Wherever I go on the Internet lately, I seem to keep bumping into the same person. It’s just like real life, really. You know how it is when you see someone you know slightly while visiting the shops and then come across her the following day at the cinema and then a few days later, find yourself sitting next to her in a coffee shop? Sometimes it almost seems as though you’re being stalked. This is how I am beginning to feel about Alison Sauer. Whether I am reading the online version of the Times Educational Supplement, browsing some forum or even reading my daily paper, there she is; touting for business. The woman is indefatigable and one wonders if she prowls the streets of Barnoldswick wearing sandwich-boards and crying, ‘Get your personalised education here! Flexi-schooling, special rates!’
I most recently came across Alison while reading an article in the Daily Telegraph which was published online. It may be seen here and Alison’s comment is the twelfth down:
I followed the link to her company to see how things are developing there lately and two things struck me. The first was the testimonials from satisfied customers. The London Borough of Newham, for example, find her courses, ‘Very well facilitated - interesting, informative and food for thought’ I’m not entirely sure what they mean by ‘facilitated’, but at any rate they seem pleased with her. These recommendations put me in mind of the sort of things you see in advertisements for patent medicines or lucky charms on the back pages of certain magazines. You know the sort of thing, ‘Mrs BD of Giggleswick says, “Since I have followed Alison’s system, I am no longer troubled by litigious home educators and my health is a million times better. Thank you Alison and SC Education, you have been a life saver!”’
The other thing that struck me about the website, and I find this truly extraordinary, is Alison’s personal account of herself. She says:
Born in Yorkshire and educated in the North of England, Alison Sauer has worked for herself providing training and consultancy services to business, local authorities, educators and charities for over 20 years.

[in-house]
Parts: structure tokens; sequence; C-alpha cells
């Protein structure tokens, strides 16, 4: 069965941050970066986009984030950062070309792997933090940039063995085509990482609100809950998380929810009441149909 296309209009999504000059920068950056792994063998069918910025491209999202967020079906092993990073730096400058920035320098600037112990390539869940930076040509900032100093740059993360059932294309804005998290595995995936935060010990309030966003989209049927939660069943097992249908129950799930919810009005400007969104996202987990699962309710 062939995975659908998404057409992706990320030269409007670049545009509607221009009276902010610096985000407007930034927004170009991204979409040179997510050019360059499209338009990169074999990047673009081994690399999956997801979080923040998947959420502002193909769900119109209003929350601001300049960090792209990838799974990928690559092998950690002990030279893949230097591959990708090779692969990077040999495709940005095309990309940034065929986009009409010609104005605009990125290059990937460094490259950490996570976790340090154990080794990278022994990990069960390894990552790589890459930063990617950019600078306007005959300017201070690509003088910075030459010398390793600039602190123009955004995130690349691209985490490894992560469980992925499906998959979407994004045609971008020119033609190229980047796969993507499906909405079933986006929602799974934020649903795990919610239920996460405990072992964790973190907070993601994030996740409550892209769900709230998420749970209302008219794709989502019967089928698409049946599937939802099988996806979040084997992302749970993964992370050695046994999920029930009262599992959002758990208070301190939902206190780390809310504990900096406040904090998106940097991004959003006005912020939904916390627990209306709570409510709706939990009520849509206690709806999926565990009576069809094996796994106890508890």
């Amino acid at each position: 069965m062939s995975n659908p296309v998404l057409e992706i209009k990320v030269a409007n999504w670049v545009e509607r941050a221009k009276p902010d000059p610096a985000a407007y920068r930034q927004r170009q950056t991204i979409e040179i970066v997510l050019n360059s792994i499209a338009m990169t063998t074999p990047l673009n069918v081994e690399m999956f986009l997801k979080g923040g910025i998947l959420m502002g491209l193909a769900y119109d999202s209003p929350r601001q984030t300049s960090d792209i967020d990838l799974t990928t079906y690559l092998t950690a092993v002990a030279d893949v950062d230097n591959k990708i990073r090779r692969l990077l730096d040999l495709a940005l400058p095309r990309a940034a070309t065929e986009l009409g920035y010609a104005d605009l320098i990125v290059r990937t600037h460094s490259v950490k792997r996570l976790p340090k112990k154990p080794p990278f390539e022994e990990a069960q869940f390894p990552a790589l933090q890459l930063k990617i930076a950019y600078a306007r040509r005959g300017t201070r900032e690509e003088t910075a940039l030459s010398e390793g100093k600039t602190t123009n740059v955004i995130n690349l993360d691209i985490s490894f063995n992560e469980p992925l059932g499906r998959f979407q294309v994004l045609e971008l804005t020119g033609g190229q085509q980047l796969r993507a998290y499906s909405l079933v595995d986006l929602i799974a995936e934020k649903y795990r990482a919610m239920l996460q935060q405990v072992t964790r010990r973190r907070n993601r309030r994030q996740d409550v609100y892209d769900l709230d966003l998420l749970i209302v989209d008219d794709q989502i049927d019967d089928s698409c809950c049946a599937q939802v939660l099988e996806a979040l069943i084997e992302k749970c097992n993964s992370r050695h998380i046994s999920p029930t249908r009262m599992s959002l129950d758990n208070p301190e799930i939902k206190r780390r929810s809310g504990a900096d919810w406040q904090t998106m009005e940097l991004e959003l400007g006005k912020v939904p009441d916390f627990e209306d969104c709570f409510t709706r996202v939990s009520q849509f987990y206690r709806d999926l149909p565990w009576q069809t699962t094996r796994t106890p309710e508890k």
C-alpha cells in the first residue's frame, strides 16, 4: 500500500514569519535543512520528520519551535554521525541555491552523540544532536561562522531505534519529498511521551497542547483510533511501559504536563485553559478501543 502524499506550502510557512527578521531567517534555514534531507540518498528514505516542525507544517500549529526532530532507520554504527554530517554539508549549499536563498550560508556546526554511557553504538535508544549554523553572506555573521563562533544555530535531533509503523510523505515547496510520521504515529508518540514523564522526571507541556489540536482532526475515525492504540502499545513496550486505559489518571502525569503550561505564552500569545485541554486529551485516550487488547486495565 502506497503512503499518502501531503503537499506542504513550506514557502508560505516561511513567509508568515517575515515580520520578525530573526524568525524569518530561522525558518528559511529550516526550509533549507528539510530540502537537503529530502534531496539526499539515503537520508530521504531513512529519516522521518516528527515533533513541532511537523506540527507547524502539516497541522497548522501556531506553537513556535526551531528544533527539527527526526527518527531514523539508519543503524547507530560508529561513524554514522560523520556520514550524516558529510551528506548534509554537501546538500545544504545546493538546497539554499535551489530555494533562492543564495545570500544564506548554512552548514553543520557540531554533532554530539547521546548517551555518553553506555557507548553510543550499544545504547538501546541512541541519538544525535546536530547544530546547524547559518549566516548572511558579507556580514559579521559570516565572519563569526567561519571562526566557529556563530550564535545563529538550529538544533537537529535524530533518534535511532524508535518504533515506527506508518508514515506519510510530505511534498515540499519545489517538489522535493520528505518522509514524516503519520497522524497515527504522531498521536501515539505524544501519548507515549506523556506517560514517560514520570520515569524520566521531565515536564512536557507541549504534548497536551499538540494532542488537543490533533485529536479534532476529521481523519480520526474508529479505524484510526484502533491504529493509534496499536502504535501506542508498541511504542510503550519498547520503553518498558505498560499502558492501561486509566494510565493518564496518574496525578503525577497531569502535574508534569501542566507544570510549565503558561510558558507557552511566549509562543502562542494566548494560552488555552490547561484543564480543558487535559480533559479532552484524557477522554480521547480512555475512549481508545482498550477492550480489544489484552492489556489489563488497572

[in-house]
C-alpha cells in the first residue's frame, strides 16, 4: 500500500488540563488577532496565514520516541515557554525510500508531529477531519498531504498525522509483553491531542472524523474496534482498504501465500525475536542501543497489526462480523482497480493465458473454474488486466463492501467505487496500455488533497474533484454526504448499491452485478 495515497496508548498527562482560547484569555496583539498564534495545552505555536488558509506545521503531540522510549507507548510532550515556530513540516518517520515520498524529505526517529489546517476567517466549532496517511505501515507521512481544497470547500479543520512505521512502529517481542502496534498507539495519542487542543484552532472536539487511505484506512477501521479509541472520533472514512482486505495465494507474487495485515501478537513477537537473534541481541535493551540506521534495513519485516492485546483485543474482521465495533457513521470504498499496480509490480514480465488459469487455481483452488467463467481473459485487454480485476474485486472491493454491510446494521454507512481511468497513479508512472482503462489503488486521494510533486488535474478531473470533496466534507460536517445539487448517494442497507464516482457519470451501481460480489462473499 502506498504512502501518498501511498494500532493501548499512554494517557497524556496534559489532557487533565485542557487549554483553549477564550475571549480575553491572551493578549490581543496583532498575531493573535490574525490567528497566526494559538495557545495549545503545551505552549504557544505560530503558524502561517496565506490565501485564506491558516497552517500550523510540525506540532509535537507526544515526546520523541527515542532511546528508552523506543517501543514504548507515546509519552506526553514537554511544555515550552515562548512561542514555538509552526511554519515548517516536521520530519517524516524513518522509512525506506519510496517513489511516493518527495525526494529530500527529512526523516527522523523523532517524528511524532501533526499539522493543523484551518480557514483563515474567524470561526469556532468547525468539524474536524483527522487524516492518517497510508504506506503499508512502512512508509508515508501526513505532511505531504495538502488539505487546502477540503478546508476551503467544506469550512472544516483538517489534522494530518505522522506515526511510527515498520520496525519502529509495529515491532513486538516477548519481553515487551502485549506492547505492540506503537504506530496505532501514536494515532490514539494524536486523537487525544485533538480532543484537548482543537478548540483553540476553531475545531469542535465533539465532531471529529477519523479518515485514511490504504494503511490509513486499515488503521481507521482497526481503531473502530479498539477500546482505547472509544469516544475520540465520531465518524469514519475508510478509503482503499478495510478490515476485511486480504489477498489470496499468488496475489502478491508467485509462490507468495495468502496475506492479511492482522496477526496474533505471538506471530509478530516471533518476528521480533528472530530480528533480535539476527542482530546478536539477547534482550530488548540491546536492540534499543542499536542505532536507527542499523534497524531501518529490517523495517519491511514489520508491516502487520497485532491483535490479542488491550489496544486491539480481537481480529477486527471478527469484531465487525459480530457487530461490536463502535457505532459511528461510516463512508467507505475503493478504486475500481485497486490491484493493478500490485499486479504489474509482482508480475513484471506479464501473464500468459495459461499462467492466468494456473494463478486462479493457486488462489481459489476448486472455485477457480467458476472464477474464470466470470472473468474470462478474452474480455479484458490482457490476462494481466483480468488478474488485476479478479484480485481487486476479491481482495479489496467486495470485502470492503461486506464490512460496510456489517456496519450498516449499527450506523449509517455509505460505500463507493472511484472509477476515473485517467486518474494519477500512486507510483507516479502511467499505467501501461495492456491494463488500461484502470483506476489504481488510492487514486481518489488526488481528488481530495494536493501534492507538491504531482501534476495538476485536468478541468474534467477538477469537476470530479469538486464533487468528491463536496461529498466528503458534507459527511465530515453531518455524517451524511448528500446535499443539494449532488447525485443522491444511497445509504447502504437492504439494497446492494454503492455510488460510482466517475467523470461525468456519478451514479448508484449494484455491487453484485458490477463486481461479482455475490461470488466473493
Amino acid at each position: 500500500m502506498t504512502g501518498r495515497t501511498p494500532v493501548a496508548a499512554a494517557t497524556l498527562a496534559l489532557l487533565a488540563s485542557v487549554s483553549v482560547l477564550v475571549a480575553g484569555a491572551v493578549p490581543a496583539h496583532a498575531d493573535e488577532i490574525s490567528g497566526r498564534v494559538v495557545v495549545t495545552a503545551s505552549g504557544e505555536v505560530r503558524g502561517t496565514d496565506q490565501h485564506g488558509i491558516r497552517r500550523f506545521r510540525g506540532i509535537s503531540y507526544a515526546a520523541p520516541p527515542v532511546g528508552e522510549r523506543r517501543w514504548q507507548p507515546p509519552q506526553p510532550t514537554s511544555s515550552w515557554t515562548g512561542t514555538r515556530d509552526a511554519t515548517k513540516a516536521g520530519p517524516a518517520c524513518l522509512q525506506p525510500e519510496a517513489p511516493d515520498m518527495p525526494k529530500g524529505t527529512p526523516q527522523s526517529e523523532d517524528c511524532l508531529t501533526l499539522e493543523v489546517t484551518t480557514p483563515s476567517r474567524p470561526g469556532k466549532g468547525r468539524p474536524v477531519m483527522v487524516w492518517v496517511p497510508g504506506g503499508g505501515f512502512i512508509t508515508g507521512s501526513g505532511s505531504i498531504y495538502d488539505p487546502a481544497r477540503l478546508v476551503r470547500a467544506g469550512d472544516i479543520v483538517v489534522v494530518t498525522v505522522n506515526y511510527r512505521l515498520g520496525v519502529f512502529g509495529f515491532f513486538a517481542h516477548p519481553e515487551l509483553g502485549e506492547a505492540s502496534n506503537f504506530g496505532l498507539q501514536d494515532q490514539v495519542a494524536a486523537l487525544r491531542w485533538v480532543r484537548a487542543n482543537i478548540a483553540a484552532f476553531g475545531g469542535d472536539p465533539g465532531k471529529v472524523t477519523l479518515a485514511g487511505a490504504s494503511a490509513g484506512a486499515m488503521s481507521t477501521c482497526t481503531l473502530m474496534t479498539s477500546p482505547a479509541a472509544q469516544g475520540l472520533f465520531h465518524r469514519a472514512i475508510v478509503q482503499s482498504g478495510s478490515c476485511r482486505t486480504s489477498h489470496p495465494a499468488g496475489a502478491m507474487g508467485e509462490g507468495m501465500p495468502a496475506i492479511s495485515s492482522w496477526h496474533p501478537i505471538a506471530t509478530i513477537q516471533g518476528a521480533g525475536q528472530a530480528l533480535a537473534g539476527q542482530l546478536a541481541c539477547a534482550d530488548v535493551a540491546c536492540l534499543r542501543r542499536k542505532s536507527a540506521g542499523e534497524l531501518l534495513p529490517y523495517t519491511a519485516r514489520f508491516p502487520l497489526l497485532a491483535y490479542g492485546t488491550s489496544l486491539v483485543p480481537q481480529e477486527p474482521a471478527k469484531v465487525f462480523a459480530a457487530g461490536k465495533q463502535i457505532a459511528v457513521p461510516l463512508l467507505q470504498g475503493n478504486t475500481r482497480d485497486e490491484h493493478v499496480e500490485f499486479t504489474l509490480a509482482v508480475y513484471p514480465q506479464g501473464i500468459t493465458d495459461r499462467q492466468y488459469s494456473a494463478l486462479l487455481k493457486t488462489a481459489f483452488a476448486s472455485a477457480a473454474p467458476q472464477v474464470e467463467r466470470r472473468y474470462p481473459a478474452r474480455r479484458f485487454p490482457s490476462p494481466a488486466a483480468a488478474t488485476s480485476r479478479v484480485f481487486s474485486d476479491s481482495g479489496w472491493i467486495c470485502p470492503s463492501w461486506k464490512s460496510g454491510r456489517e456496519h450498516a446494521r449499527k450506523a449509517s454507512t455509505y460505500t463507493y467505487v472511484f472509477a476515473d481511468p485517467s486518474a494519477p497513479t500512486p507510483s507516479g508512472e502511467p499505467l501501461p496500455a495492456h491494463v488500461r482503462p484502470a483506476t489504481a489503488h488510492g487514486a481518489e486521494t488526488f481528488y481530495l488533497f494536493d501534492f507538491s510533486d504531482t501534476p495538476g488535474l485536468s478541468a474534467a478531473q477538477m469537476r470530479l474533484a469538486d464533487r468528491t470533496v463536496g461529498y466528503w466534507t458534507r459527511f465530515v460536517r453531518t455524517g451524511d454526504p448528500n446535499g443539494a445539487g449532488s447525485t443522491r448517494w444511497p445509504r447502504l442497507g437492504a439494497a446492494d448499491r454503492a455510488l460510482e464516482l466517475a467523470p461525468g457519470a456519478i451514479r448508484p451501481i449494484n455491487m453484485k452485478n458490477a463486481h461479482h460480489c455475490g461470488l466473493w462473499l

Alison is a director of The Sauer Consultancy Limited, a company which has been providing training and consultancy in home education to local authorities for more than eight years.
She has been involved in a number of consultations on home education including the consultations for the Scottish Guidance on Home Education, Children Missing from Education and most recently, the Badman Review and its subsequent analysis by the House of Commons Education Select Committee. In addition, she has advised and participated in a number of home education research projects and studies.
Alison is a member of the Centre for Personalised Education Trust (CPE-PEN), a think-tank organisation whose members include academics and teachers from both state and private schools. Working alongside CPE-PEN, one of Alison's current projects aims to improve the availability of flexischooling in state schools. This project involves networking with flexischooling headteachers, parents and local authorities, raising awareness of flexischooling, and analysing the flexischooling schemes currently operating.
In the past, she has represented voluntary organisations and been called upon as a home education expert for newspapers, radio and television. She has also written for ACE (Advisory Centre for Education) on home education issues.
Alison is a passionate believer in good organisation, communication and networking and endeavours through offering professional development workshops and courses to improve the skills of many organisations in both the public and the private sector.
What’s missing from this picture, boys and girls? Yes, that’s right; no mention at of the fact that she is herself a home educator! This is an odd omission. Of all the things that I have done in my life, I am proudest of all of having educated my daughter. When I wrote an academic book on the subject of home education, I made sure that this was mentioned in the blurb. I cannot imagine airbrushing it from my personal history in the way that Alison has done; anybody would think that she is ashamed of being a home educator! I think the explanation lies in the fact that, as I have remarked before, she likes to run with the fox and hunt with the hounds. Many local authorities are a little suspicious of home educators and if she represented herself as one, it might put the punters off. So when talking to other parents, she is happy to admit to not sending young Johannes to school. Dealing with local authorities though, he becomes an embarrassment; something to be hidden away metaphorically, like the kids in Flowers in the Attic.